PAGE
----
A video of an officer with the Queensland Police in Australia has been sweeping the internet by heartwarming storm. The footage shows the officer pulling a baby kangaroo out of crocodile-filled floodwaters. At first, the little joey appeared terrified, but it soon settled down after realizing the cop was there to help. News 18 shared the story first.
The Queensland Police initially shared the video on their official Twitter account. The caption read: “Police rescued a baby kangaroo from floodwaters behind a residential community in Burketown yesterday. A helicopter pilot flew over at the time and spotted two very large crocs nearby – a timely reminder to stay out of floodwaters as you never know what is lurking beneath.”
Ammo Shortage Causing Australia’s Kangaroo Population Explode
It was reported back in the fall that ammunition shortages in Australia means that Kangaro populations are exploding to all-time highs. It’s a common practice down under for farmers to hire professional shooters to keep kangaroos from ransacking their crops. Robert Ellis is one of those hired guns, and he said in his more than a decade on the job he’s never seen an ammo shortage like this, or a population explosion of kangaroos like this.
“Before this, you could get whatever you wanted for under half the price,” he said. “But it’s hard to get anything now. Gun stores will get a big shipment and it’s gone within a couple of days. Everyone is trying to buy bulk, not just kangaroo shooters.” Ellis added that he had to drive more than 400 miles to buy ammo because of the shortage. Ellis also said he would be out hunting during a typical year every night, shooting approximately 70 kangaroos every evening.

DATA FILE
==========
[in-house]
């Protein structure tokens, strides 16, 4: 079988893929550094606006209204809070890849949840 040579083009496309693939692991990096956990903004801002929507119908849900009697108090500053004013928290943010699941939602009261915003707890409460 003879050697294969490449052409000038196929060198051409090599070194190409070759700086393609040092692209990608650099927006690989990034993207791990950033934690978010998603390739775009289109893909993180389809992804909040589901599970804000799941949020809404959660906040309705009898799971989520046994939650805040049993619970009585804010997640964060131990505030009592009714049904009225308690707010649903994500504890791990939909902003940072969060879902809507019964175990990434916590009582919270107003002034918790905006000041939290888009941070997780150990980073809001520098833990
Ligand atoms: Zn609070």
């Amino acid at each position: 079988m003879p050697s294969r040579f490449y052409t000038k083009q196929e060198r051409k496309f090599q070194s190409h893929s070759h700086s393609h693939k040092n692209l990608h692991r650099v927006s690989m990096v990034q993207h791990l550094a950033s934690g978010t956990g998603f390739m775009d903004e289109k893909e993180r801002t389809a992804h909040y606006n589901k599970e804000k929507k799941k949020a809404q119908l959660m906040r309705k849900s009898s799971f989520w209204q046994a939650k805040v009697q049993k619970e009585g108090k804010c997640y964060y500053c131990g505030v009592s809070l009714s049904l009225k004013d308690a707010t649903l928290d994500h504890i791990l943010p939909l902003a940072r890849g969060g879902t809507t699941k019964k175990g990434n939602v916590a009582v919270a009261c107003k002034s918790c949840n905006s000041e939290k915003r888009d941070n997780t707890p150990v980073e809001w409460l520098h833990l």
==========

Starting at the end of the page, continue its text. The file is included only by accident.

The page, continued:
“I’ve only shot for half the year because of the rain, and it can only take half an inch now, and you’re stuck [at home] for another week.”
Shooting Them Isn’t About Eradication, It’s About Moderation
An Australian farmer Mike Pratt he’s got about 10,000 kangaroos living on his 37,000-acre property. Red kangaroos are also the largest marsupial species. They stand up to six feet tall and can weigh up to 200 pounds. The animals are also insatiable eaters and can significantly alter precious environments. They voraciously consume vegetation usually reserved for other animals, such as sheep and cattle.
However, Pratt hopes to see the native animal population continue to thrive in this part of Australia. However, he stresses the importance that moderation is key. “We don’t want to completely remove the kangaroos, but you really have to keep a balanced population,” he said. “They’re entitled to be there. But they need to be managed for not only the benefit of the stock but for the benefit of their own survival.”